Web Security

Teen’s Arrest Underscores Need for More Secure Web Development

A 15-year-old who claimed he was bored when he turned to hacking was arrested for breaking into almost 260 companies during the first three months of this year, according to a ZDNet article published earlier today.Austria’s Federal Criminal Police Office said the teenager, who used the hacker handle ACK!3STX, used tools available on the Internet to scan for vulnerable Web sites and publish stolen data. He then bragged about his exploits on Twitter. Victims included sports companies and adult entertainment sites, among many others.

LA Times Profiles Cyber Defense Competition For Teens

The U.S. and other advanced nations face a drastic cyber security skills gap. Attacks from sophisticated and unsophisticated attackers are on the rise, even as more and more companies and government agencies move more of what they do online to Web based services and the cloud. Of course, the skills gap requires a bottom-up rethink of the way that technology skills are taught at both the primary and secondary level. That’s no easy task in a decentralized and highly regulated education system such as the one that exists in the U.S. where resources are addressed more towards basic skill acquisition than to teaching advanced cyber skills. Still, the Obama Administration has put cyber security at the top of its domestic and military security agendas, and there’s some evidence of positive change. 

VIEW SLIDESHOW How to Avoid Getting Hacked While TravelingResearcher Justin Morehouse has logged more than 100,000 miles to eight countries in the last year. His message: business travelers are at greater risk of being hacked than ever before, especially when it comes to smart phones and tablets. Now the security expert has distilled his research and first-hand experiences into some sage advice for travelling executives and VIPs. Here are eight ways you can protect yourself abroad.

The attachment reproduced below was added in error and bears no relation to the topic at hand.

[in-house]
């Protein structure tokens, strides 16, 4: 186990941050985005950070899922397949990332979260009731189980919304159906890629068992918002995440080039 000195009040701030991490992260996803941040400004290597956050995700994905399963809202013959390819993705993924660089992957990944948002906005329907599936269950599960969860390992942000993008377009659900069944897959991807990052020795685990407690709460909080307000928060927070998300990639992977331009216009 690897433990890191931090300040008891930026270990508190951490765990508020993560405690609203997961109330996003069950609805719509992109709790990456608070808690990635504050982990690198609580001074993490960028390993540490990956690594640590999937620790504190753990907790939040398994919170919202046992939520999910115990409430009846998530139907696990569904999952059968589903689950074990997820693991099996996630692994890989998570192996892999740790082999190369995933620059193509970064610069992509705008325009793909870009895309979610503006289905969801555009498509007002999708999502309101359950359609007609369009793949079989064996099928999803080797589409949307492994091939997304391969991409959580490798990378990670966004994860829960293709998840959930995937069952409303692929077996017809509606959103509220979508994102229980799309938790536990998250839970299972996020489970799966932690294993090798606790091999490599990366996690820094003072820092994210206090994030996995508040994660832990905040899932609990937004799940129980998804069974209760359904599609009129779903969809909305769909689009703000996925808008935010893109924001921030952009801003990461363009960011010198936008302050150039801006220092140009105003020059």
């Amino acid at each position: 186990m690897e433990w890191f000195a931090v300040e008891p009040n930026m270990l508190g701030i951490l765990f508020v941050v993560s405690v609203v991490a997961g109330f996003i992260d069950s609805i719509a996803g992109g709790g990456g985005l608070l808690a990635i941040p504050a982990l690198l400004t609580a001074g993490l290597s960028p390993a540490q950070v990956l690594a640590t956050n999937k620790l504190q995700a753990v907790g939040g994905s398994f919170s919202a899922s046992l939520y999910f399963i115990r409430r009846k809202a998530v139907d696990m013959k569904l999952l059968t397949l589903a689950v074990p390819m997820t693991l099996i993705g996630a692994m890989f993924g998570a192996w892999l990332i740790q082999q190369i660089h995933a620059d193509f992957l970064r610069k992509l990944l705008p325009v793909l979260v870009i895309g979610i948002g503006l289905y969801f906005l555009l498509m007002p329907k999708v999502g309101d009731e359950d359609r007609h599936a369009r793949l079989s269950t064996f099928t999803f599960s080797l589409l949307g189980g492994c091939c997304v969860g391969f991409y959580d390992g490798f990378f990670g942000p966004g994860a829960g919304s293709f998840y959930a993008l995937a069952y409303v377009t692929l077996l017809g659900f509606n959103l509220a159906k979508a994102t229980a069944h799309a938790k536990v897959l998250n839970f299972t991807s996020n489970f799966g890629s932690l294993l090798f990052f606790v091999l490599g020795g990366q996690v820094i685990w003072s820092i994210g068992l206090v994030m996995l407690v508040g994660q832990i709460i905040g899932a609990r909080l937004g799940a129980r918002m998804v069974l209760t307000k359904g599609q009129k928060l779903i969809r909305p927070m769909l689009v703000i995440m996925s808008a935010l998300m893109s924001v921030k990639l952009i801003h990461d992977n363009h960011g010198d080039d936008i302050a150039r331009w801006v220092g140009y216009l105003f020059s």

Apple has released another fix for Java that also is designed to remove several of the variants of the Flashback Trojan that have been plaguing Mac users for months now. The update, released on Thursday, is the latest in a series of attempts by the company to address the Flashback situation.

Mozilla is developing a feature in Firefox that would require some user interaction in order for Flash ads, Java scripts and other content that uses plugins to play. In addition to easing system slowdowns, the opt-in for Web plugins is expected to reduce threats posed by exploiting security vulnerabilities in plugins, including zero-day attacks.

There is a serious remotely exploitable vulnerability in the Samba open-source software that could enable an attacker to gain root privileges without any authentication. The bug is in all versions of Samba from 3.0.x to 3.6.3, but has been fixed in Samba 3.6.4, which is the current stable release.

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